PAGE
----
The mobile Internet is creating entirely new businesses as well as transforming traditional companies. A technology entrepreneur in Europe today is more likely to be building a business around a mobile application than a website. All kinds of businesses are using mobile technologies to improve operations, cut costs, and reach new markets and customers. The digital economy is flourishing on mobile devices as consumers access and buy apps, music, videos, books, magazines, and other content anytime from anywhere and receive many purchases instantly. They can also buy physical goods on the go using dedicated retailer apps from brick-and-mortar stores such as Tesco, IKEA, and Media Markt, or from online shopping platforms such as Amazon, eBay, and Net-a-Porter.
The app economy is flourishing. There have been more than 200 billion cumulative downloads from the various app stores since 2008. The rate of growth is mind-boggling: more than 100 billion downloads took place in 2013 alone, of which around 20 billion were in the EU.
Payment apps are increasingly popular, and some businesses are cutting out the cash register altogether (DASH, GoCardless, Uber, and Hailo, for example). There are more mobile bank accounts in Kenya than in the UK, but banks in Europe (as in other developed markets) are using mobile apps to transform the banking experience for consumers (you can deposit a check by taking a picture)—and winning plaudits from their customers in the process.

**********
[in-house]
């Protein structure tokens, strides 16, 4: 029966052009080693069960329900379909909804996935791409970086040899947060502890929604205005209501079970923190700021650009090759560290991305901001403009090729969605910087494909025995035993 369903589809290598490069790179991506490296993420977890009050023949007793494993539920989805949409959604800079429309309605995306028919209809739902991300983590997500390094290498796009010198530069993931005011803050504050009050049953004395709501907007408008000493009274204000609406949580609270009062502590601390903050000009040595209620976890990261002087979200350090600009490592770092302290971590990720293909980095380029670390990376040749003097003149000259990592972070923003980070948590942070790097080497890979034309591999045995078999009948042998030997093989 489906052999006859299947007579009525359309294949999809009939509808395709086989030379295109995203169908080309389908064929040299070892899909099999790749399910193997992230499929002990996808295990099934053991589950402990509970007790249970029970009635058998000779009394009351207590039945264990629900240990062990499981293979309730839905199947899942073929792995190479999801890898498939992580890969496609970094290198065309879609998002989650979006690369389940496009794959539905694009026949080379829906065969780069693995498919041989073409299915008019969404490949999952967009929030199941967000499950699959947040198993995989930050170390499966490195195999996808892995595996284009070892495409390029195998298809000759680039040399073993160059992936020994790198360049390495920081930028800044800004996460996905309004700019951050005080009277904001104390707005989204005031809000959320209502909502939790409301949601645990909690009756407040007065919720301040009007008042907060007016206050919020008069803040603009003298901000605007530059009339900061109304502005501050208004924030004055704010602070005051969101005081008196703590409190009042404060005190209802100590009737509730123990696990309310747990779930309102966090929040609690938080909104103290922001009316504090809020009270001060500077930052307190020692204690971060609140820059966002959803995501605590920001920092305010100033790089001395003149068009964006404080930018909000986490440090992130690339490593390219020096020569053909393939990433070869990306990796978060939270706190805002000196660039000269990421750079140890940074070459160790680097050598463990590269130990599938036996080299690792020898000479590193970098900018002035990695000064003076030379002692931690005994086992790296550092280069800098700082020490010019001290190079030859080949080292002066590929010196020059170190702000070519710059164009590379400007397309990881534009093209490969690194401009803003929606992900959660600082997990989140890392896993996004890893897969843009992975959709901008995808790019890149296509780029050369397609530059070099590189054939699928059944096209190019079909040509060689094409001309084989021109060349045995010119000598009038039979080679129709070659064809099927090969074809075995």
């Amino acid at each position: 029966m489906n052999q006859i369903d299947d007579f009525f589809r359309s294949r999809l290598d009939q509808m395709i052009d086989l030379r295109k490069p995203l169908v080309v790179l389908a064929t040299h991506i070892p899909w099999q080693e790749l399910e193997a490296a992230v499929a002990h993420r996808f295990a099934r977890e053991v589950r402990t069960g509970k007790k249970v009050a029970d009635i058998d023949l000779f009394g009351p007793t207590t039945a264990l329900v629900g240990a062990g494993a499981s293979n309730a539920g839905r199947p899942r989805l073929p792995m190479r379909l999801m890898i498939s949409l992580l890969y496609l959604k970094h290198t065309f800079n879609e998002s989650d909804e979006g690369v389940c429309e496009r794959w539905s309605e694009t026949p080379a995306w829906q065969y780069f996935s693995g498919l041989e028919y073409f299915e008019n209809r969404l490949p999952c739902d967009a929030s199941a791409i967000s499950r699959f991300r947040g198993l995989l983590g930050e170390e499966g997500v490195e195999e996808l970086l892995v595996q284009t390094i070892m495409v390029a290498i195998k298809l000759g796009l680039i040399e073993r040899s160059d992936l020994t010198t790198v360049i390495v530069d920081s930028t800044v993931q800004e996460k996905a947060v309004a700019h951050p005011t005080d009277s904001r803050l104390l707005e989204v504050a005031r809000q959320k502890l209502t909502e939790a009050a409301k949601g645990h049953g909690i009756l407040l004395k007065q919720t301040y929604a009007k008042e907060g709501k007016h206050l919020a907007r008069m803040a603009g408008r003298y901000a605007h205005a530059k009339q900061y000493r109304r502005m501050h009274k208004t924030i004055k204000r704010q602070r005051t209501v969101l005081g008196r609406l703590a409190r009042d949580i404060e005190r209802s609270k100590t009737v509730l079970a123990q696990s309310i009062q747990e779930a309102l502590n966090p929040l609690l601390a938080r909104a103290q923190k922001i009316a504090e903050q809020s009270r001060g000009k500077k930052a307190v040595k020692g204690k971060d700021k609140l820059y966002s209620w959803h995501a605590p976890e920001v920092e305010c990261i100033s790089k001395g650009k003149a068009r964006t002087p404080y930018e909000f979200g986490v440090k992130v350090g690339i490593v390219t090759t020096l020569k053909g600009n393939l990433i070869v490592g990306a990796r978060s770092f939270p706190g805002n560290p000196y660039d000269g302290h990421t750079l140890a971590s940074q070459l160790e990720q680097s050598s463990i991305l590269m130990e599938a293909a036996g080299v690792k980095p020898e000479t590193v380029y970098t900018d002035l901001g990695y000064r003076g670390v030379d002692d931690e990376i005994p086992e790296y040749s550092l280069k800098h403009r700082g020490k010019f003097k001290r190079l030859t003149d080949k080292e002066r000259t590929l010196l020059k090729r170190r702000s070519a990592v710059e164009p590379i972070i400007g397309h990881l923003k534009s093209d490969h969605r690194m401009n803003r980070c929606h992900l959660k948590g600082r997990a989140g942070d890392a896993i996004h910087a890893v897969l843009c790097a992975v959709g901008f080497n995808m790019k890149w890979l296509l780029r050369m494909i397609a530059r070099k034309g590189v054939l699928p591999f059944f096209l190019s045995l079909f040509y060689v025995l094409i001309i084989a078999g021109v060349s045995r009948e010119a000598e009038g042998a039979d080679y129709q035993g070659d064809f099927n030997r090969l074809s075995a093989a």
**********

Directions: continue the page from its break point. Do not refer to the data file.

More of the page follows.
Retailers are embracing m-commerce. France’s Groupe Casino employs near-field communication (NFC) tags on shelves to help visually impaired customers download product information to their phones. It also uses NFC technology to help all customers track costs and speed up checkout. UK retailer John Lewis reports that more than half its online traffic comes from smartphones and tablets. The company’s mobile app topped a 2014 UK user poll of the best mobile shopping experiences, outpacing Amazon, among others.
Mobile commerce in the EU5 reached €23 billion in 2013 (up 76 percent from 2012) and accounts for 13 percent of all e-commerce. Nearly two-thirds of EU5 e-commerce purchases occur on tablets; the analogous figure for the U.S. is about 50 percent.
It’s not just a retail phenomenon, either. All kinds of businesses are finding innovative ways to put mobile devices and technologies to work. According to one survey in the U.S., more than 85 percent of B2B customers access content on their mobile devices. Another survey found that 56 percent of B2B customers read reviews, 55 percent access product information, and 50 percent compare features using mobile devices. Mobile commerce accounts for 3 to 5 percent of B2B sales, and mobile drives 7 to 10 percent of B2B traffic for tasks such as search. These numbers are bound to grow as more B2B users apply the lessons of the B2C marketplace to their businesses.